Final Analysis: A solid all-around team and very tough to criticize. With both superstar talent and solid fundamentals, this potent combo would be extremely difficult to contain.
Guard: John Stockton (1984-2003)
He may not have looked the part an NBA superstar, but Stockton certainly was a force to be reckoned with out in Salt Lake City.
The 10 time All Star's career averages of 13.1 ppg and 10.5 apg put him in elite company, making him one of the few players who averaged a double-double in assists for their career. Stockton is the league's undisputed assist champion, as his 15,000+ career assists are over 5,000 more than any other player in league history.
If there's anyone that would be able to keep up feeding the ball to both Jordan and Malone, Stockton would be the man.
Guard/Forward: Michael Jordan (1984-93, 1995-1998, 2001-2003)
Widely regarded as the greatest player in NBA history, Jordan's unparalleled skill set remains the standard for every aspiring basketball player.
Simply put, his legend has transcended the sport of basketball—besides, how can you ever doubt the star of Space Jam?
The six-time NBA Champion is perhaps the most clutch performer ever to step on a basketball court; as his six NBA Finals MVP awards prove, he is an incredible asset when it matters most. His career scoring average of 30.1 ppg tops even Chamberlain, and the 10 time scoring champion holds the record for most career playoff points.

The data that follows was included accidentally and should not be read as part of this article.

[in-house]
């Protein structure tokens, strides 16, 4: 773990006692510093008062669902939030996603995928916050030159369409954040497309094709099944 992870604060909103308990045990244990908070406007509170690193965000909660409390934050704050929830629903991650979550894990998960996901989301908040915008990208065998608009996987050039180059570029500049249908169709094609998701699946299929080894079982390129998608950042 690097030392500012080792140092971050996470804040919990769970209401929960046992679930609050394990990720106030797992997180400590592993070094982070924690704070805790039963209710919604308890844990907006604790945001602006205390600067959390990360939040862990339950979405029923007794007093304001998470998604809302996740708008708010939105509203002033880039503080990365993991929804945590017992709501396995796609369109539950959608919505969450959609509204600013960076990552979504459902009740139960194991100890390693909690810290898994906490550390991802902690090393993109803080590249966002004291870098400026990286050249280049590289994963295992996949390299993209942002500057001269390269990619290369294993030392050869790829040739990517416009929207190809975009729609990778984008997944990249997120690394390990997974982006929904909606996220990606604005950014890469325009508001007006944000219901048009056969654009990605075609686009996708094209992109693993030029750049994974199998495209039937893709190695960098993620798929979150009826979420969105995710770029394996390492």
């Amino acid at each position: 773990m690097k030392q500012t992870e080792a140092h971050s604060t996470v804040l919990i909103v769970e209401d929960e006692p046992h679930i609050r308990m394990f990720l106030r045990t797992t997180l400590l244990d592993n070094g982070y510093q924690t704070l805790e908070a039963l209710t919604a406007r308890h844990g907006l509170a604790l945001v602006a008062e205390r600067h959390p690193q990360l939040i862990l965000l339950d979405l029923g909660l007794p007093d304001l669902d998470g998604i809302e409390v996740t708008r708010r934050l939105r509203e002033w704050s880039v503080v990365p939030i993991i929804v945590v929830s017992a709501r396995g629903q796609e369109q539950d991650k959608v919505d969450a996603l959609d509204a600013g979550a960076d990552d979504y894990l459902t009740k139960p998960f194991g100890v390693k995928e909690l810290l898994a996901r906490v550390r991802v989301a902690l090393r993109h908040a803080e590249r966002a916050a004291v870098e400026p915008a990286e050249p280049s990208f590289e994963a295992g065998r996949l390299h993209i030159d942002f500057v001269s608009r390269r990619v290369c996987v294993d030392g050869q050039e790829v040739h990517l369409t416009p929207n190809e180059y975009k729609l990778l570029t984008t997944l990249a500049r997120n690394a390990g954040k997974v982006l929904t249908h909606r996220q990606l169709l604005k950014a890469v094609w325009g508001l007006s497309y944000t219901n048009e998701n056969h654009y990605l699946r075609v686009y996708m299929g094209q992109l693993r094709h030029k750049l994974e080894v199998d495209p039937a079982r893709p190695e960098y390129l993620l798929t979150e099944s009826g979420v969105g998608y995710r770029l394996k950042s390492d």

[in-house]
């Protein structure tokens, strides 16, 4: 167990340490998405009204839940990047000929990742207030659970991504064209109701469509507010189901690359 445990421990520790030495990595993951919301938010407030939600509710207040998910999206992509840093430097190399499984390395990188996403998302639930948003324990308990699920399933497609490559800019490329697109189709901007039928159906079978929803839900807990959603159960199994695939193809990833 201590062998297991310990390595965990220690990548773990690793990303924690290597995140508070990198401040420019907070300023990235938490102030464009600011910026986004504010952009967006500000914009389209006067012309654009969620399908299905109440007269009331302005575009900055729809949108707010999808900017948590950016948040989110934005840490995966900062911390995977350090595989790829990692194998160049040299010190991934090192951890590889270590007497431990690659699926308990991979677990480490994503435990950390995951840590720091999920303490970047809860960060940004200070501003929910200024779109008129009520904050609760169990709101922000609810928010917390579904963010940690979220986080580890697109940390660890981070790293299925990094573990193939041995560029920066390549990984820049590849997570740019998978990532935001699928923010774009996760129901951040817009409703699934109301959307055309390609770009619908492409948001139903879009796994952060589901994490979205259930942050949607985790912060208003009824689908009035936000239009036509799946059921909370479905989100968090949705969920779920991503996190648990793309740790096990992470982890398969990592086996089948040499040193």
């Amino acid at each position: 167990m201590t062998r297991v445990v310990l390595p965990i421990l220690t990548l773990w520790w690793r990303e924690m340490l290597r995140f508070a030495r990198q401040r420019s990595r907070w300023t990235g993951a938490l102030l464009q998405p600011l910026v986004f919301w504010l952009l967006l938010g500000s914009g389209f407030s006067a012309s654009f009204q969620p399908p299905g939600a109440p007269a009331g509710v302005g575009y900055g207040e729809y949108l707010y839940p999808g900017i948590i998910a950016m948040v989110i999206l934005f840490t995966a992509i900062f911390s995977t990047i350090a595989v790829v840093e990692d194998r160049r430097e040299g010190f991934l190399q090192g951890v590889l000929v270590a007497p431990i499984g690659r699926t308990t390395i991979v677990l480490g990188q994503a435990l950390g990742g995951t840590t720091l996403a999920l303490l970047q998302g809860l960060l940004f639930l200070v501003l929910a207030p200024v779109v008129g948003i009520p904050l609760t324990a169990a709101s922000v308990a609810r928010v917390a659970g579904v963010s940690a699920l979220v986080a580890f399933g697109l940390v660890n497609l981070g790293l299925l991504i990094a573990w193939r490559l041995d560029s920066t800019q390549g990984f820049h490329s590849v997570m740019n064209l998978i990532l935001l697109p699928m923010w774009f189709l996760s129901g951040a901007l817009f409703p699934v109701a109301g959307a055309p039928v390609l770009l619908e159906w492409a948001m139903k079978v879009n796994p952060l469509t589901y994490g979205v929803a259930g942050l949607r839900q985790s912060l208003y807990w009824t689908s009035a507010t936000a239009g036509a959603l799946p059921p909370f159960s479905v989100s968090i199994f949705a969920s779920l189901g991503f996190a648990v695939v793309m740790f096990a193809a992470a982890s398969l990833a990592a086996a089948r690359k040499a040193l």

Talk about "Mr. June."
His offensive prowess is obviously impressive, but his defense is what always set MJ apart from the rest of the superstar pack. Air Jordan grounded his opponents season after season, making the NBA All-Defensive team nine times.
Jim McGinty told us all "that winners always want the ball when the game's on the line." With Stockton dishing out dimes to Air Jordan above and below the rim, he'll have all the necessary means to make that happen.
Forward/Center: Karl Malone
If there's one guy that never failed to deliver throughout his illustrious career, it'd be the mailman. Even on Sundays.
Bad humor aside, Malone would be the perfect final piece to the 1990's puzzle. His productive pairing with Stockton speaks for itself. Add a guy named Michael Jordan and you've got yourself quite a ball club.
Jordan may wear the pants in this team's relationship, but Malone is no pushover. In fact, the mailman has scored more career points scored than MJ, ranking only behind Abdul-Jabbar in that category.
Final Analysis: This team may be lacking in size compared to some of their counterparts, but they are certainly not lacking in skill.
MJ brings the Stockton and Malone duo to the next level, creating a statistical behemoth. It'd be interesting to see how this team would gel compared to the others—unlike the previous teams, there is a clearly defined go-to-guy on this roster.
Guard: Steve Nash (1996-Present)
The primary cog in the Suns' high-powered machine has emerged as arguably the league's best point guard in the past ten years.